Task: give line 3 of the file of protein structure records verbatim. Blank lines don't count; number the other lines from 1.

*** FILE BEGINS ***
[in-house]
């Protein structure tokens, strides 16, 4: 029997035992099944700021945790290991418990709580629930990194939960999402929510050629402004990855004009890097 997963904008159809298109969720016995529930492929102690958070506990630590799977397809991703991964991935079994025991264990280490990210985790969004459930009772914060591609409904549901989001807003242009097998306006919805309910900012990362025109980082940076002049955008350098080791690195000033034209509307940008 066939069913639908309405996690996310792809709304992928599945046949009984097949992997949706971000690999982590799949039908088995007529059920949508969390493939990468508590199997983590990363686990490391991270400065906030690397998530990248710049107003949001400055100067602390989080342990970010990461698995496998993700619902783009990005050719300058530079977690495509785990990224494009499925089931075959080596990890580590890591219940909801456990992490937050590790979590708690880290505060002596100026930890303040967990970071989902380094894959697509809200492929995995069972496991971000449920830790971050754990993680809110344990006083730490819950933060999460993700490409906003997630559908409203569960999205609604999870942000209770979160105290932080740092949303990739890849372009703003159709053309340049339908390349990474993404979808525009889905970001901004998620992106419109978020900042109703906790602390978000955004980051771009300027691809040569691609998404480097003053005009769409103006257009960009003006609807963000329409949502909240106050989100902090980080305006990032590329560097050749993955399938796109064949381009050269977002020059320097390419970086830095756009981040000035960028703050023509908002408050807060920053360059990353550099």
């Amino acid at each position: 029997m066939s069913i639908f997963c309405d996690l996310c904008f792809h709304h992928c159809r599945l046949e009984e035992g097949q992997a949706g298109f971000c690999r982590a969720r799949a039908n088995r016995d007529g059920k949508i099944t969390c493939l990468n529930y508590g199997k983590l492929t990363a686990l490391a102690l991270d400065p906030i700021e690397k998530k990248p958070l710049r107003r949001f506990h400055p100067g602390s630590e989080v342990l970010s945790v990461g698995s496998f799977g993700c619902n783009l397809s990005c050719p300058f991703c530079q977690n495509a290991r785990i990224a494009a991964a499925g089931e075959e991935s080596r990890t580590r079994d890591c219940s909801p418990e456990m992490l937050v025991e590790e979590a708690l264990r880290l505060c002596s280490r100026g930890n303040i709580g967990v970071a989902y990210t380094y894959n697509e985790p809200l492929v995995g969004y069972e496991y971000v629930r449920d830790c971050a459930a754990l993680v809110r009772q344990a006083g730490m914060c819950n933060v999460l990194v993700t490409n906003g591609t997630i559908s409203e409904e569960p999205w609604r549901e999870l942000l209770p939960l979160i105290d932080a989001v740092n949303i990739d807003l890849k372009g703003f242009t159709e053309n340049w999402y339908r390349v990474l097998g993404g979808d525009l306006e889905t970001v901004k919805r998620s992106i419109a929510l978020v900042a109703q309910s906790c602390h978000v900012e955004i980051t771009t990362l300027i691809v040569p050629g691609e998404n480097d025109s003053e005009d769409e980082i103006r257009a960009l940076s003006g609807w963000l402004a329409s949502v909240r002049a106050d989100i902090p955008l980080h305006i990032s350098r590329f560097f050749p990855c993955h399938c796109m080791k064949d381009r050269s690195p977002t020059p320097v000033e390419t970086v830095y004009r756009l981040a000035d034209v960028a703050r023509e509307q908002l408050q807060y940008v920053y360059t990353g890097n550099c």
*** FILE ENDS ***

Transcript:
């Amino acid at each position: 029997m066939s069913i639908f997963c309405d996690l996310c904008f792809h709304h992928c159809r599945l046949e009984e035992g097949q992997a949706g298109f971000c690999r982590a969720r799949a039908n088995r016995d007529g059920k949508i099944t969390c493939l990468n529930y508590g199997k983590l492929t990363a686990l490391a102690l991270d400065p906030i700021e690397k998530k990248p958070l710049r107003r949001f506990h400055p100067g602390s630590e989080v342990l970010s945790v990461g698995s496998f799977g993700c619902n783009l397809s990005c050719p300058f991703c530079q977690n495509a290991r785990i990224a494009a991964a499925g089931e075959e991935s080596r990890t580590r079994d890591c219940s909801p418990e456990m992490l937050v025991e590790e979590a708690l264990r880290l505060c002596s280490r100026g930890n303040i709580g967990v970071a989902y990210t380094y894959n697509e985790p809200l492929v995995g969004y069972e496991y971000v629930r449920d830790c971050a459930a754990l993680v809110r009772q344990a006083g730490m914060c819950n933060v999460l990194v993700t490409n906003g591609t997630i559908s409203e409904e569960p999205w609604r549901e999870l942000l209770p939960l979160i105290d932080a989001v740092n949303i990739d807003l890849k372009g703003f242009t159709e053309n340049w999402y339908r390349v990474l097998g993404g979808d525009l306006e889905t970001v901004k919805r998620s992106i419109a929510l978020v900042a109703q309910s906790c602390h978000v900012e955004i980051t771009t990362l300027i691809v040569p050629g691609e998404n480097d025109s003053e005009d769409e980082i103006r257009a960009l940076s003006g609807w963000l402004a329409s949502v909240r002049a106050d989100i902090p955008l980080h305006i990032s350098r590329f560097f050749p990855c993955h399938c796109m080791k064949d381009r050269s690195p977002t020059p320097v000033e390419t970086v830095y004009r756009l981040a000035d034209v960028a703050r023509e509307q908002l408050q807060y940008v920053y360059t990353g890097n550099c």